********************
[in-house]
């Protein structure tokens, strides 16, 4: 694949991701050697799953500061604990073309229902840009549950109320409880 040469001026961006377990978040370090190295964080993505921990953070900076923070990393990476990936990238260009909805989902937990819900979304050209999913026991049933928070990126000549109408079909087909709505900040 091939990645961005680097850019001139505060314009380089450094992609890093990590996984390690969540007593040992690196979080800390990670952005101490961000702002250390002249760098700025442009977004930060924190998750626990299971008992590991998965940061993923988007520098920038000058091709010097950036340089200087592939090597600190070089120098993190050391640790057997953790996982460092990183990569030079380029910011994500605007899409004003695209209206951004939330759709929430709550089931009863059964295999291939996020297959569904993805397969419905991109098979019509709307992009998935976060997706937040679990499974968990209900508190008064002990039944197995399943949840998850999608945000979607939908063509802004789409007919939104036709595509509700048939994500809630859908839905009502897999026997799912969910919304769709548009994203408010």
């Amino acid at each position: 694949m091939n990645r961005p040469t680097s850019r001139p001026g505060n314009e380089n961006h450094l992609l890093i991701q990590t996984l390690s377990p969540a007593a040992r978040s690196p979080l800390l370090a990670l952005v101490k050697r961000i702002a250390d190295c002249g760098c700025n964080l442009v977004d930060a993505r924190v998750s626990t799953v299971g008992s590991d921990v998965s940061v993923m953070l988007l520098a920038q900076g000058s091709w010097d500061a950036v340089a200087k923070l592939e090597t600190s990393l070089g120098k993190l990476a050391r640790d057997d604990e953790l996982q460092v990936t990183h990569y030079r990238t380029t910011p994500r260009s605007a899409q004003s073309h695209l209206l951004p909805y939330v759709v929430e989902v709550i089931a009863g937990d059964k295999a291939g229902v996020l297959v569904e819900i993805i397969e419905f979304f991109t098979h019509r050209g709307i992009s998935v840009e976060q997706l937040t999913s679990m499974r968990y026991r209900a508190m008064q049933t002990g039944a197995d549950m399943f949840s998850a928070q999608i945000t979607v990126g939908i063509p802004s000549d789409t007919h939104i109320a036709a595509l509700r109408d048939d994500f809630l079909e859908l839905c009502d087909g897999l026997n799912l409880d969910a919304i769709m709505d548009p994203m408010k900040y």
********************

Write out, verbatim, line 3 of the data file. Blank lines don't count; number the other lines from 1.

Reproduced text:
């Amino acid at each position: 694949m091939n990645r961005p040469t680097s850019r001139p001026g505060n314009e380089n961006h450094l992609l890093i991701q990590t996984l390690s377990p969540a007593a040992r978040s690196p979080l800390l370090a990670l952005v101490k050697r961000i702002a250390d190295c002249g760098c700025n964080l442009v977004d930060a993505r924190v998750s626990t799953v299971g008992s590991d921990v998965s940061v993923m953070l988007l520098a920038q900076g000058s091709w010097d500061a950036v340089a200087k923070l592939e090597t600190s990393l070089g120098k993190l990476a050391r640790d057997d604990e953790l996982q460092v990936t990183h990569y030079r990238t380029t910011p994500r260009s605007a899409q004003s073309h695209l209206l951004p909805y939330v759709v929430e989902v709550i089931a009863g937990d059964k295999a291939g229902v996020l297959v569904e819900i993805i397969e419905f979304f991109t098979h019509r050209g709307i992009s998935v840009e976060q997706l937040t999913s679990m499974r968990y026991r209900a508190m008064q049933t002990g039944a197995d549950m399943f949840s998850a928070q999608i945000t979607v990126g939908i063509p802004s000549d789409t007919h939104i109320a036709a595509l509700r109408d048939d994500f809630l079909e859908l839905c009502d087909g897999l026997n799912l409880d969910a919304i769709m709505d548009p994203m408010k900040y």